The Secret About Standard One-Year Warranties In Construction Contracts
Attorneys often have to correct common misunderstandings that clients have about certain legal principles. For example, whether attorney fees are recoverable in litigation and what is and is not covered by insurance. In the area of construction law, a common misconception for both construction professionals (e.g. construction companies, homebuilders, etc.) and non-construction professionals (e.g. property owners, homeowners, etc.) is the concept that exposure for all construction-related claims ends after the one-year warranty often found in construction contracts. The false sense of security that a construction company may have after such one-year warranty expires can lead to problems in defending and handling a post-warranty claim correctly. Similarly, the false sense of impotence that a property owner may have after such one-year warranty can lead to waiving or abandoning the right to prosecute a post-warranty claim. A written warranty is like any other contractual clause – it is an agreement between the parties with a certain scope that is defined by its terms. The belief that exposure to all construction-related claims ends after a year is the fiction of the one-year warranty.
Contractor warranties are typical clauses included in typical construction contracts. For example, the standard warranty included in the American Institute of Architect’s General Conditions of the Contract for Construction, namely, AIA A201, generally states that the contractor warrants that the materials that it furnishes will be of good quality and new, will conform to the requirements of the contract documents, and will be free from defects. AIA A201 § 3.5. AIA A201 further states that, during the one-year period for correction of the work, if the owner fails to notify and give the contractor an opportunity to make the correction during the one-year period for correction, the owner waives the right to require correction by the contractor and to make a claim for breach of warranty. AIA A201 § 126.96.36.199. It is easy to see why this type of one-year warranty is misconstrued as a bar for all claims related to issues that arise from the work. However, rather than limiting an owner’s right to seek recovery for defective work after the warranty expires, this type of warranty is referred to as a “call-back” warranty and only establishes the way to handle issues arising during the first year following substantial completion of the work.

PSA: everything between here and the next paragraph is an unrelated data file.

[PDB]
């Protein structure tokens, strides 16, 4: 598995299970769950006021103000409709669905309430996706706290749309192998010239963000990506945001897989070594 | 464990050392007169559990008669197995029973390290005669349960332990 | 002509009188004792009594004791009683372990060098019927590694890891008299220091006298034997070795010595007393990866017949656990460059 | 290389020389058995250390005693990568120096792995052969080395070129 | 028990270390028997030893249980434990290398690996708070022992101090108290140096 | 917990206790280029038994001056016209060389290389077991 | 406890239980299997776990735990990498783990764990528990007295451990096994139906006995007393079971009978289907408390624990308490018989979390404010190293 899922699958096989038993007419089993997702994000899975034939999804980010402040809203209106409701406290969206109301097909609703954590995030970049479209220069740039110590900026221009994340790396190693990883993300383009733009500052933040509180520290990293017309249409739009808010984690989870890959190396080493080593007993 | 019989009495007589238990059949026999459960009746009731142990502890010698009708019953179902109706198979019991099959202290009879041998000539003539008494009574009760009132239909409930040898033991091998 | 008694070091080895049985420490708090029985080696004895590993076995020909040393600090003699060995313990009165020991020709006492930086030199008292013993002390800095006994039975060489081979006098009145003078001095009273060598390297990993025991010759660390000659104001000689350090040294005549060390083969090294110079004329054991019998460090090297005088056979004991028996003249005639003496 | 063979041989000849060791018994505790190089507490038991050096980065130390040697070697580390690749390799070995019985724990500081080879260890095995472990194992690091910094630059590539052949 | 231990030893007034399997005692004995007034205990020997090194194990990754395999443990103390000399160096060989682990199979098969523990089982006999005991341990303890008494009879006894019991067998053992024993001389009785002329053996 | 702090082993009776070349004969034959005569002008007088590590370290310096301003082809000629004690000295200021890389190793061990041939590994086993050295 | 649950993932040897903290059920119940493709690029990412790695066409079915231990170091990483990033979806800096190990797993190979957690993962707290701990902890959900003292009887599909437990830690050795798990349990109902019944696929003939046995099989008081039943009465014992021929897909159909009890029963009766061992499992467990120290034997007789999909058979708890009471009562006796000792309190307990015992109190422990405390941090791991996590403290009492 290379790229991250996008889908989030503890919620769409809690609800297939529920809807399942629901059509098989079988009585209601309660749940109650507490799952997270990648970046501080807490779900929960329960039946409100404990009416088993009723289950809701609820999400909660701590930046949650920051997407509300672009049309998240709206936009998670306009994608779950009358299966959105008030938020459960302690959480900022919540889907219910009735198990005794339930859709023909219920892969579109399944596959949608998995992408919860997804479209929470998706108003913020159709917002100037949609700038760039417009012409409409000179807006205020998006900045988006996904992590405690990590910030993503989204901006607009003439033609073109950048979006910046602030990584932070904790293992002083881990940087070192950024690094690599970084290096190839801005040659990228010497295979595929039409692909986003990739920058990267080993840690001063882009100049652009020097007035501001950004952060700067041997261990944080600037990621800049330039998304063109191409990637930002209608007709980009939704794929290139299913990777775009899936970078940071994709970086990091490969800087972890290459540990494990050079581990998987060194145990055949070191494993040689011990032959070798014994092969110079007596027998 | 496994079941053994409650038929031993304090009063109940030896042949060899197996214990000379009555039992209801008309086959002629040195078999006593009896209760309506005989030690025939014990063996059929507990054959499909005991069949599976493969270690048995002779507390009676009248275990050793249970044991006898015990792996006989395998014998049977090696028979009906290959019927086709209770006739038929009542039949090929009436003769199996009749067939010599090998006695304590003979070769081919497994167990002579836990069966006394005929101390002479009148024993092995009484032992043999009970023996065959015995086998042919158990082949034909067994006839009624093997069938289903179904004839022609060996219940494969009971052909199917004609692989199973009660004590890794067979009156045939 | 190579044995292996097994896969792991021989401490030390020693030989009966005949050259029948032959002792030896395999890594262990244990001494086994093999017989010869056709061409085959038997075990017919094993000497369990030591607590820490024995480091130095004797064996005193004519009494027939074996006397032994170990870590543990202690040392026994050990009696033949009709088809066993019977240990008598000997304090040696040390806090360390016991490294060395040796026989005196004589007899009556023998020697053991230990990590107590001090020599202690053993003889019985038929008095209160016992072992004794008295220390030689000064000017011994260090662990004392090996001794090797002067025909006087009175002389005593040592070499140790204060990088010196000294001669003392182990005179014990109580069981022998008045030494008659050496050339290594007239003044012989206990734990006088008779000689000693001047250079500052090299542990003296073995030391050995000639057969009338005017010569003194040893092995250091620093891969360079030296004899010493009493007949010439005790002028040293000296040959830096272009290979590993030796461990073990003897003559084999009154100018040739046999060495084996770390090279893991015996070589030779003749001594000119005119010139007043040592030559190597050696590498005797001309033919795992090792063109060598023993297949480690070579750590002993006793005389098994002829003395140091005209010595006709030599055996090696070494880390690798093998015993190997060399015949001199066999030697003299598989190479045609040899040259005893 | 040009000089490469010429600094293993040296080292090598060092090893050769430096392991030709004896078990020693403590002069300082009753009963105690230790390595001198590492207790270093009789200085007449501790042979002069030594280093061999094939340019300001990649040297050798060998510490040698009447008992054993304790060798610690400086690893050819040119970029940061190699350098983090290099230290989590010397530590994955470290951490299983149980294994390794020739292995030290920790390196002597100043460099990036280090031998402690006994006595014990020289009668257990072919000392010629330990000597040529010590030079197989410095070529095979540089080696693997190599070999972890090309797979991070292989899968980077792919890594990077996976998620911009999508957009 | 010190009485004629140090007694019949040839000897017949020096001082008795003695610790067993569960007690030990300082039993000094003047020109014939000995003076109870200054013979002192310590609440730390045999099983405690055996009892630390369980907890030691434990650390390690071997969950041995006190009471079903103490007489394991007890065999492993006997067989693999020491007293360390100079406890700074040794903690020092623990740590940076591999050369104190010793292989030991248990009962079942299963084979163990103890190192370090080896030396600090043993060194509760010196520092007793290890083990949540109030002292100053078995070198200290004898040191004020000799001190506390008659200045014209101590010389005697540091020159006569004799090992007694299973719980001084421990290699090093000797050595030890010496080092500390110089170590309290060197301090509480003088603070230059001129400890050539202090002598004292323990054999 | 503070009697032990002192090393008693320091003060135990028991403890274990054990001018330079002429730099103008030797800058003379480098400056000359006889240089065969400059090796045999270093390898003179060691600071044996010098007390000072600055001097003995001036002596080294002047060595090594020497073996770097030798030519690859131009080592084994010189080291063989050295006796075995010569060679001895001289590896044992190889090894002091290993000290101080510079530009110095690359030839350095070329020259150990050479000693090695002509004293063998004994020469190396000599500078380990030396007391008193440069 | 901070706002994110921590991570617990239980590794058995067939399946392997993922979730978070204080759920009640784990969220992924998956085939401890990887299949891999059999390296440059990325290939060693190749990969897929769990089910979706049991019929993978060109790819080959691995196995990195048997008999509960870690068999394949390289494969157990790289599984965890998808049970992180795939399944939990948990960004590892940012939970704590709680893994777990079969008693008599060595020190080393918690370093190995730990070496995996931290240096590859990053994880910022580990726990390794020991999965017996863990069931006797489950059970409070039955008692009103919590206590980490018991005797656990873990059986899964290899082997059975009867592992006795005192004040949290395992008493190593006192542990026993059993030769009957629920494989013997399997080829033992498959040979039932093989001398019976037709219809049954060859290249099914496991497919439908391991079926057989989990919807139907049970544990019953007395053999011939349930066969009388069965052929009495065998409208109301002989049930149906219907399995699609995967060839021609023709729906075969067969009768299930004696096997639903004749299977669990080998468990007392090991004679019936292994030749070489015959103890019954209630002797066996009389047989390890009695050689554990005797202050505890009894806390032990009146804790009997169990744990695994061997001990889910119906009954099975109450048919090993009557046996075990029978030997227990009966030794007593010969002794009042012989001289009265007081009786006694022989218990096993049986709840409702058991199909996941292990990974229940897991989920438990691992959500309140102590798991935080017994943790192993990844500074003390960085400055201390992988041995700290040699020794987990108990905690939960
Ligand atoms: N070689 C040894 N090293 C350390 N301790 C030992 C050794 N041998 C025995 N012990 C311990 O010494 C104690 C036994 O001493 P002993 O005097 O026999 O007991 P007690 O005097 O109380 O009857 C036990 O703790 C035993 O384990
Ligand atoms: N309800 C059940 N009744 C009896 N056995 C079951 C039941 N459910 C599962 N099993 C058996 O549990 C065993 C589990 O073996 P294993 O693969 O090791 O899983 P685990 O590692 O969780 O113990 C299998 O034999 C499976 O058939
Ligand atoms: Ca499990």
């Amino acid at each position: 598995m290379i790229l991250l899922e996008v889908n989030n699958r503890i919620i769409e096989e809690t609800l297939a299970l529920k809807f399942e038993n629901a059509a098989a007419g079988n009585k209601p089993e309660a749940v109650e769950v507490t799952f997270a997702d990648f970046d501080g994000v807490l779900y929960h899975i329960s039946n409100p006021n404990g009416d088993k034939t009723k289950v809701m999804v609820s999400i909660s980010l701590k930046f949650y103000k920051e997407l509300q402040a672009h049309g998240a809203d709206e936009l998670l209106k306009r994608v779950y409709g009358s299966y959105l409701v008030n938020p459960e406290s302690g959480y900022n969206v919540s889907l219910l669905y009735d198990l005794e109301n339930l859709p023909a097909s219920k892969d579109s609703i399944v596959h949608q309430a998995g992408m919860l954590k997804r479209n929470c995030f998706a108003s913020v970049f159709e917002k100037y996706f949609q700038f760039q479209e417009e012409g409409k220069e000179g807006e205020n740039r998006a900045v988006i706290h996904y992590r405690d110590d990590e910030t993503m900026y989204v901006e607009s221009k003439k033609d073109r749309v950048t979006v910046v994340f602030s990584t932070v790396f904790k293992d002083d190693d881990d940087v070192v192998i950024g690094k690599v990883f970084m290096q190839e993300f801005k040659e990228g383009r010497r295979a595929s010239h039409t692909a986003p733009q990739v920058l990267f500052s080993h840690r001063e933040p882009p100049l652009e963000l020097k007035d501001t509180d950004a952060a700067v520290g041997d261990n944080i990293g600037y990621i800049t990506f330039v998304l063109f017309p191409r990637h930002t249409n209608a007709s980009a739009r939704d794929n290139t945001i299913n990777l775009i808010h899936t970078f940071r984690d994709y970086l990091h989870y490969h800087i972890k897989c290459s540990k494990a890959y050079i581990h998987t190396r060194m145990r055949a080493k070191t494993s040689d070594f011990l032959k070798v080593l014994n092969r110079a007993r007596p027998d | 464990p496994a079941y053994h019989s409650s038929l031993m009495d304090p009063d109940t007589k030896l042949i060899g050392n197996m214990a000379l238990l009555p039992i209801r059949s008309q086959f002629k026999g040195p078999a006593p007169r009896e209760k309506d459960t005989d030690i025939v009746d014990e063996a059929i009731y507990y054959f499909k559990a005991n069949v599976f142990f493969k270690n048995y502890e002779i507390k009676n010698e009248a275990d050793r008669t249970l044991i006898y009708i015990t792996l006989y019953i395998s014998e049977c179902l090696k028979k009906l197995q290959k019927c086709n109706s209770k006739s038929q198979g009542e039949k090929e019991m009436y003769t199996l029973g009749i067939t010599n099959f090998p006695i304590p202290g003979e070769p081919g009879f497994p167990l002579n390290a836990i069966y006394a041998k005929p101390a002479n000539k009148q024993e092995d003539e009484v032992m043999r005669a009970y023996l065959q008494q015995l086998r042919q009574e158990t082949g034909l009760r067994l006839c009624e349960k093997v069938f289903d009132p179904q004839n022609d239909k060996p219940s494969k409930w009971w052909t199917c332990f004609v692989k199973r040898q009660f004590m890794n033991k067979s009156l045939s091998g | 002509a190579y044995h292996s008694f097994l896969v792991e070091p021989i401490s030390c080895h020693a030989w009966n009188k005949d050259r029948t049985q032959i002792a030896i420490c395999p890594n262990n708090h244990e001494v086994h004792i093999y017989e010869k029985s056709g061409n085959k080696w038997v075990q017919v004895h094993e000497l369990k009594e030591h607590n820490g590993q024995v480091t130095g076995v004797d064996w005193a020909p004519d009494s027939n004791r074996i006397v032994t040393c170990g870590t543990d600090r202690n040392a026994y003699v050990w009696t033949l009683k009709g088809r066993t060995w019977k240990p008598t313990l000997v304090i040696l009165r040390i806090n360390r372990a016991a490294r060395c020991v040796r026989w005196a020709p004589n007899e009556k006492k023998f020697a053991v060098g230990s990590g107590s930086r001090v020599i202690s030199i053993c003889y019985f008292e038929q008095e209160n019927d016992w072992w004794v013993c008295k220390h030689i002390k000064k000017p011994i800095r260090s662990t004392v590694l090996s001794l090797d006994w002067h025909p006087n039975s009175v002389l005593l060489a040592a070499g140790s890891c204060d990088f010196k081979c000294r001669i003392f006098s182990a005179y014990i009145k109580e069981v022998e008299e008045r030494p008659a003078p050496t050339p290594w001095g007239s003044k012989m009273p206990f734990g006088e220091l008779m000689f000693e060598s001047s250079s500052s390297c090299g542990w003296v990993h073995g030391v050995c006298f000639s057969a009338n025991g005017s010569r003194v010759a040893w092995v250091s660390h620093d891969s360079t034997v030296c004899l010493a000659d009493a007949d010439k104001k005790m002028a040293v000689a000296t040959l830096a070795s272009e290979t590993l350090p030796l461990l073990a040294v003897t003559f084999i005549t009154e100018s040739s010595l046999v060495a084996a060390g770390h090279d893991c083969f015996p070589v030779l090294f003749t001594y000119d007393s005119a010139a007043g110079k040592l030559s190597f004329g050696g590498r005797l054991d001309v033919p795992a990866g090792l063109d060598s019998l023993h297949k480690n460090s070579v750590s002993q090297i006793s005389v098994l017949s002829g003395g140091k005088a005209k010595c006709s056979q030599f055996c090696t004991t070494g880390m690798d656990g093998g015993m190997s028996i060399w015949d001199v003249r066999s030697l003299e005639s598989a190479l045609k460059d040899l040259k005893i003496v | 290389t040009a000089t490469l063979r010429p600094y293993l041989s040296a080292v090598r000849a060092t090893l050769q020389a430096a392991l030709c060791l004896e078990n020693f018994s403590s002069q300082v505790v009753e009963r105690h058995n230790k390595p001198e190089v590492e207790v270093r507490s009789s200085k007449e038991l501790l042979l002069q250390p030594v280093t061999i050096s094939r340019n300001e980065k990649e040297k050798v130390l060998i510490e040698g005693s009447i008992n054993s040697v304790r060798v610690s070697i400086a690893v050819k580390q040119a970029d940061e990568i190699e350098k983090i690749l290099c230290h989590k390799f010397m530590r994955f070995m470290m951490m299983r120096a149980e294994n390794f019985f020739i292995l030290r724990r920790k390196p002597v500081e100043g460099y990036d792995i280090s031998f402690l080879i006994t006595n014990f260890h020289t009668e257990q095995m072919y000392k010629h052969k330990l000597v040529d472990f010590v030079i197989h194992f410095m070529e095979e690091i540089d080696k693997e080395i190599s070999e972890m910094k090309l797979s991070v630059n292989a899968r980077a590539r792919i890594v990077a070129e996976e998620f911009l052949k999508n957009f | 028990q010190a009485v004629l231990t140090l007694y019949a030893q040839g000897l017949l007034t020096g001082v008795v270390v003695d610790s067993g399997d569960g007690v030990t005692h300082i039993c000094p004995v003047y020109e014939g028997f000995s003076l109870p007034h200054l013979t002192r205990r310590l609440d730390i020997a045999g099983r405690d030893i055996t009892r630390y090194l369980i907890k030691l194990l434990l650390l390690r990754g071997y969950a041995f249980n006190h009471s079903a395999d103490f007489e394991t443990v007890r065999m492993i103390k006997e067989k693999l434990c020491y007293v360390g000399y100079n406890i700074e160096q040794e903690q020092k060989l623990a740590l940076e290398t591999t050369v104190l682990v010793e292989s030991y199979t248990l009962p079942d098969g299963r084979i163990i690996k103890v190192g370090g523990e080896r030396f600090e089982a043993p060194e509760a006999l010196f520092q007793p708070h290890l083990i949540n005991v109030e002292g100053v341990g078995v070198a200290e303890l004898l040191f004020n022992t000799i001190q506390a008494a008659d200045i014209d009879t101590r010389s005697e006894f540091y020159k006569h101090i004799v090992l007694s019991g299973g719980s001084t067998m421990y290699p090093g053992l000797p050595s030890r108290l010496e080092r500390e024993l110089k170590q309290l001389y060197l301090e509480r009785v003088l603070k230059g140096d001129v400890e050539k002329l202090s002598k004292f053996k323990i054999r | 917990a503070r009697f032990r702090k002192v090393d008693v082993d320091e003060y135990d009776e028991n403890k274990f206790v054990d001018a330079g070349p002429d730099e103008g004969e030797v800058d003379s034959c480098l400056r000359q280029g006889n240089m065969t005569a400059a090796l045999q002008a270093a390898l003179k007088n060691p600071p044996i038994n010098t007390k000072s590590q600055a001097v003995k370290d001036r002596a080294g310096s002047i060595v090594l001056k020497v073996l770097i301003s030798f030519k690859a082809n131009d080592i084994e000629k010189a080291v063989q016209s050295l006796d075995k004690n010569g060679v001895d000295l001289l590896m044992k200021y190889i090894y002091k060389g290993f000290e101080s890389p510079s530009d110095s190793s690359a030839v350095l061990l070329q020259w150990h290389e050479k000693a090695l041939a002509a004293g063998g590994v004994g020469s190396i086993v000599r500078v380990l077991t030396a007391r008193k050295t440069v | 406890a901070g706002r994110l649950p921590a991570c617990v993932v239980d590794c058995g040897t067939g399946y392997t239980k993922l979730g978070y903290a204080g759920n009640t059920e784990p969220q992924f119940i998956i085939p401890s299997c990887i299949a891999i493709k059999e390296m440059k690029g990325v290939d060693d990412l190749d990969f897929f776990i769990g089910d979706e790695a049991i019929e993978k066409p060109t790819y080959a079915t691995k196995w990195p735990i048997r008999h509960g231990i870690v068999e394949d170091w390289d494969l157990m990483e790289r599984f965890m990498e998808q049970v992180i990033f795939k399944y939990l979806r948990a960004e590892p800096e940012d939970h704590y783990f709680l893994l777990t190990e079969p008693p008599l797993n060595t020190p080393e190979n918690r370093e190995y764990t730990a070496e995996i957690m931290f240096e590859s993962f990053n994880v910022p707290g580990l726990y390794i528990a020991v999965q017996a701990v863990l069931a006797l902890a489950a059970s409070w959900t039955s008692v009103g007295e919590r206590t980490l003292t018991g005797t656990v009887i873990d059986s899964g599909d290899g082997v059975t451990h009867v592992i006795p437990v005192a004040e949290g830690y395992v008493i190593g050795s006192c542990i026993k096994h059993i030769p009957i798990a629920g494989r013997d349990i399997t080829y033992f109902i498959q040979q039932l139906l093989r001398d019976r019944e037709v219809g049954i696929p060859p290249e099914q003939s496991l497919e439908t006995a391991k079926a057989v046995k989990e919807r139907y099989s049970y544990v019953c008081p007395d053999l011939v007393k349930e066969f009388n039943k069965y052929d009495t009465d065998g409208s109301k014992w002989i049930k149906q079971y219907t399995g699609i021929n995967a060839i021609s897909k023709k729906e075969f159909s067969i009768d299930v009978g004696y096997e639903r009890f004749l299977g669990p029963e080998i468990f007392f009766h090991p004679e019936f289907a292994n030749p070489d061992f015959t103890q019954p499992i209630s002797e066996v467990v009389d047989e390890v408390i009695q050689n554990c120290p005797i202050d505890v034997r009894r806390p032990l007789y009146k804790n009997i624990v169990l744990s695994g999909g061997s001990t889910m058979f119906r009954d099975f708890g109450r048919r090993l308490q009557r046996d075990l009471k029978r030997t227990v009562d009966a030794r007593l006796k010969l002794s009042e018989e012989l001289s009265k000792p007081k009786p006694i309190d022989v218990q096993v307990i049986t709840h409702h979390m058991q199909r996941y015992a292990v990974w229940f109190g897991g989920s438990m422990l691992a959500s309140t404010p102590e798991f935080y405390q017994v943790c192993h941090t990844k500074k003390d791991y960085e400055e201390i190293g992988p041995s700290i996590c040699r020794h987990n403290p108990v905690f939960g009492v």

The secret regarding standard one-year warranties is that basic claims for breach of contract alleging defects in the work will remain for the duration of a state’s statute of limitations period after the one-year warranty expires. The establishment of a one-year period for correction of work in a call-back warranty relates only to the specific obligation of the contractor to correct the work (or the specific entitlement of the owner to have the work corrected by the contractor). The period of time for the call-back warranty has no relationship to the time within which the obligation of the contractor to comply with the contract documents (or the obligation of the owner to compel the contractor to comply with the contract documents) may be enforced nor to the time within which legal proceedings may be commenced to establish the contractor’s liability with respect to the contractor’s obligation to complete the work without defects.
In fact, AIA A201 confirms that nothing contained in the standard one-year warranty shall be construed to establish a period of limitation with respect to other obligations that the contractor has under the contract documents. AIA A201 § 12.2.5. The duties and obligations imposed by the parties’ construction contract and the specific rights and remedies available under that contract are in addition to and not a limitation of duties and obligations and rights and remedies otherwise available by common law. In other words, if a contractor can bring a lawsuit for breach of contract due to defective work for six years, unless specific language is included in a warranty, a one-year call back warranty will not limit that six-year statute of limitations.
Now, can the parties contract to limit all claims to one year? The answer is yes since parties are free to include virtually any terms in their contract as long as they have a meeting of the minds with respect to those terms. Parties can limit contract claims if their contract clearly states that the intent of the parties is to limit their remedies or the time frame in which to seek those remedies.
Please contact the author of this alert or any of the attorneys in Butzel Long's Construction Law Practice Group to answer any of your construction-related questions and assist you with any of your construction-related needs and issues.
Michael C. Decker